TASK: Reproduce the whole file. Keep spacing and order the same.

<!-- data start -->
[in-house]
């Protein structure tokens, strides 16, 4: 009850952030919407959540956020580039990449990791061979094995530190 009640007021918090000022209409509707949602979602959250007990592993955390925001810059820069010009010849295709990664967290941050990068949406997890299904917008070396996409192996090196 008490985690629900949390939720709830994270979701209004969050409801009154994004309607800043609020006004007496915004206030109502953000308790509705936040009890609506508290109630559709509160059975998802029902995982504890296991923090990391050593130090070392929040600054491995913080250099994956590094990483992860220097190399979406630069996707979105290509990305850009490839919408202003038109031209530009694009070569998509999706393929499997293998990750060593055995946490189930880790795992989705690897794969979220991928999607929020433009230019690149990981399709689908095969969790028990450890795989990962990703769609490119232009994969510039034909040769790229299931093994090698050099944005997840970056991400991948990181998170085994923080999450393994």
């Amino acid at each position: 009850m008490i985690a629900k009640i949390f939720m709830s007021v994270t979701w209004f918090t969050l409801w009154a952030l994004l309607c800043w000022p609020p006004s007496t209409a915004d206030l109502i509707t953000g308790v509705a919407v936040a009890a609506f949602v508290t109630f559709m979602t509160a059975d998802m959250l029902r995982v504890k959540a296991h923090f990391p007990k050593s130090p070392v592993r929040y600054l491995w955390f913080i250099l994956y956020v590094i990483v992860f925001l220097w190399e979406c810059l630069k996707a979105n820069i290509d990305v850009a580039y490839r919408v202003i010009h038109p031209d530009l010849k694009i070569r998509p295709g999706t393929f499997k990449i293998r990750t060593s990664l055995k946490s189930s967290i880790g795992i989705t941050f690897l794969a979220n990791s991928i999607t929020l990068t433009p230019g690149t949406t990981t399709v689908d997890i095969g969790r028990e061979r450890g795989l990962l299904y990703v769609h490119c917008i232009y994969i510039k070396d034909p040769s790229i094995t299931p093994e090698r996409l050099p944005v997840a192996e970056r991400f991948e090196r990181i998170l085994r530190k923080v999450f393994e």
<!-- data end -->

[in-house]
């Protein structure tokens, strides 16, 4: 009850952030919407959540956020580039990449990791061979094995530190 009640007021918090000022209409509707949602979602959250007990592993955390925001810059820069010009010849295709990664967290941050990068949406997890299904917008070396996409192996090196 008490985690629900949390939720709830994270979701209004969050409801009154994004309607800043609020006004007496915004206030109502953000308790509705936040009890609506508290109630559709509160059975998802029902995982504890296991923090990391050593130090070392929040600054491995913080250099994956590094990483992860220097190399979406630069996707979105290509990305850009490839919408202003038109031209530009694009070569998509999706393929499997293998990750060593055995946490189930880790795992989705690897794969979220991928999607929020433009230019690149990981399709689908095969969790028990450890795989990962990703769609490119232009994969510039034909040769790229299931093994090698050099944005997840970056991400991948990181998170085994923080999450393994």
């Amino acid at each position: 009850m008490i985690a629900k009640i949390f939720m709830s007021v994270t979701w209004f918090t969050l409801w009154a952030l994004l309607c800043w000022p609020p006004s007496t209409a915004d206030l109502i509707t953000g308790v509705a919407v936040a009890a609506f949602v508290t109630f559709m979602t509160a059975d998802m959250l029902r995982v504890k959540a296991h923090f990391p007990k050593s130090p070392v592993r929040y600054l491995w955390f913080i250099l994956y956020v590094i990483v992860f925001l220097w190399e979406c810059l630069k996707a979105n820069i290509d990305v850009a580039y490839r919408v202003i010009h038109p031209d530009l010849k694009i070569r998509p295709g999706t393929f499997k990449i293998r990750t060593s990664l055995k946490s189930s967290i880790g795992i989705t941050f690897l794969a979220n990791s991928i999607t929020l990068t433009p230019g690149t949406t990981t399709v689908d997890i095969g969790r028990e061979r450890g795989l990962l299904y990703v769609h490119c917008i232009y994969i510039k070396d034909p040769s790229i094995t299931p093994e090698r996409l050099p944005v997840a192996e970056r991400f991948e090196r990181i998170l085994r530190k923080v999450f393994e």